Why the Black Sox?

On p. 39 of Freakonomics, we make a passing reference to the Chicago Black Sox, the name given to the Chicago White Sox after eight players were found to have colluded with gamblers to throw the 1919 World Series. A reader recently wrote: “The 1919 white sox were not known as the black sox because they threw the world series. They were called that because their owner (whose name i do not have) was too stingy to have their uniforms cleaned regularly so that they frequently showed up on the diamond in dirty uniforms. You’re welcome.”

This was in fact the second reader to write with this same correction. We had asked the first reader for his source and that first reader said he thought he heard it once on ESPN, but couldn’t be sure. After receiving this second e-mail, I decided to investigate. Here is my reply to reader No. 2:

“I looked into the Black Sox thing. It is true that the Wikipedia entry says this: Although many believe the Black Sox name to be related to the dark and corrupt nature of the consipiracy, the term Black Sox had already existed before the fix was investigated. The name Black Sox was given because parsimonious owner Charles Comiskey refused to pay for the players’ uniforms to be laundered, instead insisting that the players themselves pay for the cleaning. The players refused, and the subsequent series of games saw the White Sox play in progressivly dirtier uniforms, as dust, sweat, and grime collected on the white, woollen uniforms until they took on a much darker shade. (does anyone have proof of this? sounds like urban legend to me)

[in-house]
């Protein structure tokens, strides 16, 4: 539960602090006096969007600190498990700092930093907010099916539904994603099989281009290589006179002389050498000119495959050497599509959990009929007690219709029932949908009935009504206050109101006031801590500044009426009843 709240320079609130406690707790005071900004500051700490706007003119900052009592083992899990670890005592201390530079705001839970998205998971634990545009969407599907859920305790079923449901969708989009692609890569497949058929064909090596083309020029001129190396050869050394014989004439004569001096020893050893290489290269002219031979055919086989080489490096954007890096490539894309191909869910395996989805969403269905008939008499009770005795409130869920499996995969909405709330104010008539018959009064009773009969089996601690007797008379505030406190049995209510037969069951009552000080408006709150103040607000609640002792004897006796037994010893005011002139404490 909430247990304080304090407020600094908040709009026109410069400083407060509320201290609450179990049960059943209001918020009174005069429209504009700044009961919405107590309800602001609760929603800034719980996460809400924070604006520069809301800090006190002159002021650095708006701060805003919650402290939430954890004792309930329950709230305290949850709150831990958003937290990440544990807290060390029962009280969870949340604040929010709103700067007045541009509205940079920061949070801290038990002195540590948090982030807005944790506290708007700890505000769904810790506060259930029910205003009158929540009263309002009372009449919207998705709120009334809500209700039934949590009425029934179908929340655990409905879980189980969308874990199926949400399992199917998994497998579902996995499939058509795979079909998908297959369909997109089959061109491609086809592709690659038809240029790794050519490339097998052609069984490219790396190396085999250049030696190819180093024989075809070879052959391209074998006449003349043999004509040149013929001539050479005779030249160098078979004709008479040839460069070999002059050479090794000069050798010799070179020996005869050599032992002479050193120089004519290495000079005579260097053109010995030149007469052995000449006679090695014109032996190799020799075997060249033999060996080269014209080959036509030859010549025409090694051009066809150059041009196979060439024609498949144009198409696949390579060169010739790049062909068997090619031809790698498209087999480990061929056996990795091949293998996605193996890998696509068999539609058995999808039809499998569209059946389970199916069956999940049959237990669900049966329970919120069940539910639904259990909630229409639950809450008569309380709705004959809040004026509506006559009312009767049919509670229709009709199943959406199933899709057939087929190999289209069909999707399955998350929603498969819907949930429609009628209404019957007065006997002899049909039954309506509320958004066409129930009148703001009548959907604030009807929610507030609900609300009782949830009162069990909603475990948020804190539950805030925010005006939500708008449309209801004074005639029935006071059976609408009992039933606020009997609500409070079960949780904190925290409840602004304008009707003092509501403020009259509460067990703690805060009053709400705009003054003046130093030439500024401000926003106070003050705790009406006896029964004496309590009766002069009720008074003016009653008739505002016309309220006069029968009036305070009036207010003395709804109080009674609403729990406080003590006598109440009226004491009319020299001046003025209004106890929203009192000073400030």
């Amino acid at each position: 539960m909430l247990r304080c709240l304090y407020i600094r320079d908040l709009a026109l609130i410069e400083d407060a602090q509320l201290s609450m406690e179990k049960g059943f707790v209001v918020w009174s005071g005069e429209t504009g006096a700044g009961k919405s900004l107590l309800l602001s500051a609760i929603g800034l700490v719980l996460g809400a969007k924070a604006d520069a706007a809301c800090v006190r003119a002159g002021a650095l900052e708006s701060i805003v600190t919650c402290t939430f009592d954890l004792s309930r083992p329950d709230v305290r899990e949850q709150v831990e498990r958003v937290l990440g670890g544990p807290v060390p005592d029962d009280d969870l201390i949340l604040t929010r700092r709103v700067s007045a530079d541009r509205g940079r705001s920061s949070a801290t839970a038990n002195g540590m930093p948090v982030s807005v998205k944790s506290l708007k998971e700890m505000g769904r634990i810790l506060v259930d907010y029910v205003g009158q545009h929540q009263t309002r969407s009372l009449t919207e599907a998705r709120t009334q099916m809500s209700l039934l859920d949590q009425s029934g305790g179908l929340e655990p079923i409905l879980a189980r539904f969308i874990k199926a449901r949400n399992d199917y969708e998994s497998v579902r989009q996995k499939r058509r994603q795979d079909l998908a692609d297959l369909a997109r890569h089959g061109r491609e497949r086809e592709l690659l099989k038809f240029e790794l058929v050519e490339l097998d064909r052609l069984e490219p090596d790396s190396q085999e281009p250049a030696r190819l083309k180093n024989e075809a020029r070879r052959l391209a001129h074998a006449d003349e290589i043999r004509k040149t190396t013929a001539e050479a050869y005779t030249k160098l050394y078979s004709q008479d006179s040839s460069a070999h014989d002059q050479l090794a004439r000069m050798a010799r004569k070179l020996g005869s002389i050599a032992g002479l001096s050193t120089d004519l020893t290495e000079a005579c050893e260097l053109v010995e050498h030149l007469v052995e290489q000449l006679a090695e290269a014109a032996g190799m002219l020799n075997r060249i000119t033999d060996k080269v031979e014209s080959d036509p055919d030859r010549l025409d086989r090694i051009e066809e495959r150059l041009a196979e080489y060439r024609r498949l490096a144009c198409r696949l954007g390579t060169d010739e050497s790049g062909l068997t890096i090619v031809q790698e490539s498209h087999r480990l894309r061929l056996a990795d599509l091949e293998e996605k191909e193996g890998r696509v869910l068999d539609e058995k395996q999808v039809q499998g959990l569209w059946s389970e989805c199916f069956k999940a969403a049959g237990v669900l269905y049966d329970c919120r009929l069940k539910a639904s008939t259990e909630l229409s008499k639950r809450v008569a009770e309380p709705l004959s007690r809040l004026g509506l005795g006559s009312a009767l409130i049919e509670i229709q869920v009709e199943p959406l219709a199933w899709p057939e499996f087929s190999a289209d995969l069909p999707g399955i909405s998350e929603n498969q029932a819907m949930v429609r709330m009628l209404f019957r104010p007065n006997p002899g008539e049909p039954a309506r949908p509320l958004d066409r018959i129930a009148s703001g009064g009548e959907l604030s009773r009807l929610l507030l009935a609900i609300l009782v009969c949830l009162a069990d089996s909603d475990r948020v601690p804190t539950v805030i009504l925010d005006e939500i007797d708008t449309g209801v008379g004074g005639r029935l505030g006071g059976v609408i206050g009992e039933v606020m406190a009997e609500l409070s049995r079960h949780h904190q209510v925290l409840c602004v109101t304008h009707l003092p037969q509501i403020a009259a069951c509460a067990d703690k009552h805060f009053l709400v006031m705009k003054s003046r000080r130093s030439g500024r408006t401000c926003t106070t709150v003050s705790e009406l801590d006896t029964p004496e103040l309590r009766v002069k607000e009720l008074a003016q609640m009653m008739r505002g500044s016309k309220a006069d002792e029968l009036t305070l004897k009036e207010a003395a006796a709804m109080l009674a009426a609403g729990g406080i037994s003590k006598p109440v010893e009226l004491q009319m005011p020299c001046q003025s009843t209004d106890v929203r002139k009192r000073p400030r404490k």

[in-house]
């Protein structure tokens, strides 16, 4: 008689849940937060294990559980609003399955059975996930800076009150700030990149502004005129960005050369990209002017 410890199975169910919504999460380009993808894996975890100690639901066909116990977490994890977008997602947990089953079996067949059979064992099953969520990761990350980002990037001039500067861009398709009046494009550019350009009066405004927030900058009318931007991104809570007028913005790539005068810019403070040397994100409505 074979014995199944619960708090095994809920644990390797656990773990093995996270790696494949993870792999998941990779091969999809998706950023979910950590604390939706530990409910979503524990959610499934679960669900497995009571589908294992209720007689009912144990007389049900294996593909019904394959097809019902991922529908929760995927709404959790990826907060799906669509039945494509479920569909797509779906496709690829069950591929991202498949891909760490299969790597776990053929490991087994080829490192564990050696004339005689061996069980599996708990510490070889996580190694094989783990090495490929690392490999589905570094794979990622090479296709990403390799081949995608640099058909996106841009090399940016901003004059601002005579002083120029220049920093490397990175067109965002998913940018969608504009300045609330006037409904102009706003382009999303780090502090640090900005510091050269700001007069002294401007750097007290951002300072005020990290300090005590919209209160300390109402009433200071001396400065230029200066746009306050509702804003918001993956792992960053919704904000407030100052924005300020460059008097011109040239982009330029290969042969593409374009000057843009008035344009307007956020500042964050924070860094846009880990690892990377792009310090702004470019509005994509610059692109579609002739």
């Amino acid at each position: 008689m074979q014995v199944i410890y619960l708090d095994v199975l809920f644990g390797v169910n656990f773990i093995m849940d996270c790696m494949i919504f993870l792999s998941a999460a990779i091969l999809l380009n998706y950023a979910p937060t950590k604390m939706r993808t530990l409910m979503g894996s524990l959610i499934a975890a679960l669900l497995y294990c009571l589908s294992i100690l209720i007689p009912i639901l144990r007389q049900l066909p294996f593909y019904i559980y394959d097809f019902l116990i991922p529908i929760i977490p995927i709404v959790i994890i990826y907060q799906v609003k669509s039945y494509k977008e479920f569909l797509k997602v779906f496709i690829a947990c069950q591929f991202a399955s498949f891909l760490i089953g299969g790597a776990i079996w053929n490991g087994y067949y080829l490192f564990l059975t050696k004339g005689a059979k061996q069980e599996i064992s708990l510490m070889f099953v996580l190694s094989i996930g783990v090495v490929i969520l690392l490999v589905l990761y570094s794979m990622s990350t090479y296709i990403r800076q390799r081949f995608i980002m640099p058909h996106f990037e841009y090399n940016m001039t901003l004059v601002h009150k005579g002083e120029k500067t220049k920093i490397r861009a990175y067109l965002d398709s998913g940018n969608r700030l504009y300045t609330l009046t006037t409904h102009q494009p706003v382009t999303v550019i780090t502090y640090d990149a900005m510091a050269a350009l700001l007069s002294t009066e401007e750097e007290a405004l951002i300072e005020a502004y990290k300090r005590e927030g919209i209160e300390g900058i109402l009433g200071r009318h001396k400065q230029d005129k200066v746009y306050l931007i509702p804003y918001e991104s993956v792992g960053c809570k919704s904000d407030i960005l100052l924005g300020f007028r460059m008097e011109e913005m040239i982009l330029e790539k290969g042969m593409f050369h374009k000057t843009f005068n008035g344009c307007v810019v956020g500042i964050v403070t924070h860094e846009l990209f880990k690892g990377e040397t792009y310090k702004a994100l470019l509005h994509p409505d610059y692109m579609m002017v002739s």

Two things to say about this. 1) The parenthetical phrase at the end was just added — by me. 2) In other words, let’s remember that Wikipedia is an online encyclopedia that anyone can contribute to. Whatever they want, whenever they want.

Here’s a more reliable source: Eight Men Out: The Black Sox and the 1919 World Series, by Eliot Asinof (Holt, Rinehart and Winston, 1963). On p. 21, Asinof writes that White Sox owner Charles Comiskey was indeed cheap when it came to his players: ‘His generosity here [with reporters] was unmatched. Yet his great ball club might run out on the field in the filthiest uniforms the fans had ever seen: Comiskey had given orders to cut down on the cleaning bills.’

So is it possible that the White Sox were known, even slightly or colloquially, as the Black Sox before the 1919 scandal?

Sure, it’s possible, but Asinof makes no such insinuation throughout the book. In fact, once you get past the book’s opening pages, I didn’t find the words ”Black Sox’ until p. 197, where Asinof writes of the aftermath of the World Series scandal: ‘As the impact of the confessions sank in, the American people were at first shocked, then sickened. There was hardly a major newspaper that did not cry out its condemnation and despair. Henceforth, the ballplayers involved were called the Black Sox.’

Note the key word: henceforth. Is it possible that Asinof was wrong? Sure. But his book is a good one, commonly accepted as the definitive biography of the affair. I don’t feel compelled to check this out further until someone comes up with contrary evidence that’s more reliable than Wikipedia. But if you do, I’ll be happy to research further, or make a change in the paperback of Freakonomics.”